Twenty years ago, the Supreme Court of Canada declared in the case of Nanaimo (City) v. Rascal Trucking Ltd.1, that the question of whether a local government was acting within the scope of its authority should be determined on the standard of correctness. Subsequently, the Supreme Court of Canada affirmed that such a question “will always be reviewed on a standard of correctness”.2(more…)
We are pleased to announce that Andrew Buckley has joined Stewart McDannold Stuart as an associate. Andrew is a knowledgeable civil litigator with experience in all levels of court, as well as municipal, environmental and insurance law. Andrew will be working with our litigation group, providing services to our local government clients.
Our office will be closed on December 27. We will be open on December 24, 30, and 31.
From all of the lawyers and support staff at Stewart McDannold Stuart, we wish you all the best for the holiday season and a happy and prosperous New Year.
In lieu of sending greeting cards this year, we have made a donation to the BC SPCA Wild Animal Rehabilitation Centre (Wild ARC).
On November 15, 2019 Kathryn Stuart will be teaching a session in Parksville on administrative law as part of Capilano University’s PADM Course in Municipal Law.
On July 15, 2019, sections of Bill 22, Civil Resolution Tribunal Amendment Act, British Columbia, 2018, c.17 came into force and amended the Civil Resolution Tribunal Act, SBC 2012, c.25 (the “CRTA“) and the Societies Act, SBC 2015, c.18 (the “Societies Act“). The amendments provide the Civil Resolution Tribunal (the “CRT“) with jurisdiction to resolve disputes over certain claims under the Societies Act.
Societies should be aware of these amendments because members may apply to the CRT in order to challenge a society’s interpretation or application of the Societies Act as well as certain actions, threatened actions or decisions of a society. Also, citizens may apply to the CRT in order to challenge a society’s decision or interpretation of provisions respecting access to records or financial statements.
Ryan Bortolin will be attending the 2019 TOGLMA Conference, presenting on Rights & Responsibilities of Public Interface Workers. He will be discussing the responsibilities of local government, as a public service industry, to protect both their employees and the public.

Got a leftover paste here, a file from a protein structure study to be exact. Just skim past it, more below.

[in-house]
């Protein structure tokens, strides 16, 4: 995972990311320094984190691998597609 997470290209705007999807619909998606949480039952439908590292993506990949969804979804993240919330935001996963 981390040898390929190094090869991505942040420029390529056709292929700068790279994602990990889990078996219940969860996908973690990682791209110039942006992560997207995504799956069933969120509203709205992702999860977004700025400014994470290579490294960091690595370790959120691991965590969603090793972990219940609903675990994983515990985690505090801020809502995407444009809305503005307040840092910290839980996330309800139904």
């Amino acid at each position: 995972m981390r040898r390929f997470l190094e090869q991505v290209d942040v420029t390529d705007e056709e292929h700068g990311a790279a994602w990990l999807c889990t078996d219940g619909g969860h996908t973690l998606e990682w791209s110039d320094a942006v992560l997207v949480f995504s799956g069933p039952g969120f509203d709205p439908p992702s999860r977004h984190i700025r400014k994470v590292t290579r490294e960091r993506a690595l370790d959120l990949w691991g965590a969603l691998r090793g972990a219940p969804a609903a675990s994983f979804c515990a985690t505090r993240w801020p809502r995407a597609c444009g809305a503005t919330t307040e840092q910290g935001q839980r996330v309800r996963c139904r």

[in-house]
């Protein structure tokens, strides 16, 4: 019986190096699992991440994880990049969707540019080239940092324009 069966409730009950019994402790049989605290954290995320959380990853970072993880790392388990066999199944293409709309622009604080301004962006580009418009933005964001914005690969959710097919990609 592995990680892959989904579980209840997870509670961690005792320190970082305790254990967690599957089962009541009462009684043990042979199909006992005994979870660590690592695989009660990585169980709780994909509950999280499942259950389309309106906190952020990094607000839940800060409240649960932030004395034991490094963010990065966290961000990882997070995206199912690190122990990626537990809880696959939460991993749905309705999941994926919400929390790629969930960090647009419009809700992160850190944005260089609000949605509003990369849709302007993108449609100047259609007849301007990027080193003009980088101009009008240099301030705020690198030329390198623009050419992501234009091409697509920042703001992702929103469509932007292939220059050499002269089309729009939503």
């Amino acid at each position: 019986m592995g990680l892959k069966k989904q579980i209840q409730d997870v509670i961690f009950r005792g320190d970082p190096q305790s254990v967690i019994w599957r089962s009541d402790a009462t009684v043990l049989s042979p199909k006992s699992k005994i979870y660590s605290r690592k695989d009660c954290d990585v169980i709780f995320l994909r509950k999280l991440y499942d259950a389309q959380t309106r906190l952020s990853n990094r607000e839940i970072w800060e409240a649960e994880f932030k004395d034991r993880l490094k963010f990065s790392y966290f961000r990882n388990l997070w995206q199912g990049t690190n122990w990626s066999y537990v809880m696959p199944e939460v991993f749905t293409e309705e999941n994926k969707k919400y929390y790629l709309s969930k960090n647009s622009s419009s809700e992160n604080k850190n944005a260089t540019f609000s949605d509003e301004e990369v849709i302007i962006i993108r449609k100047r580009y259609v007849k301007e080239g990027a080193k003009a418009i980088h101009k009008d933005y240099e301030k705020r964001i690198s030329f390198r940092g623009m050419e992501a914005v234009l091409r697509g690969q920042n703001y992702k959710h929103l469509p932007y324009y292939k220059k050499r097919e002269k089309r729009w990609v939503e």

Kathryn Stuart and Peter Johnson are returning to teach the Local Government Law course in the School of Public Administration at the University of Victoria for the Fall 2019 semester. This course provides an analysis of legislation and court decisions applicable to local governments in British Columbia. The course endeavors to provide students with a broad, general knowledge of the field of local government law; legal reasoning and how to recognize potential legal problems and understand and evaluate legal advice; and to demonstrate some of the ways in which local government law is used by the local governments to govern their affairs and to realize their purposes and objectives.
In 2018, the City of Victoria successfully defended a petition brought by the Canadian Plastic Bag Association to quash the City of Victoria’s Checkout Bag Regulation Bylaw which prohibited businesses from providing customers with single-use plastic checkout bags. The Supreme Court determined that the Bylaw was a regulation of business and even though it may have incidental effects on the protection of the environment, that did not affect the validity of the Bylaw.
Kathryn Stuart will be attending the LGMA Corporate Officers Forum in Prince George. On October 3rd, she will be presenting a session on “The Collection and Protection of Personal Information – FIPPA Best Practices”.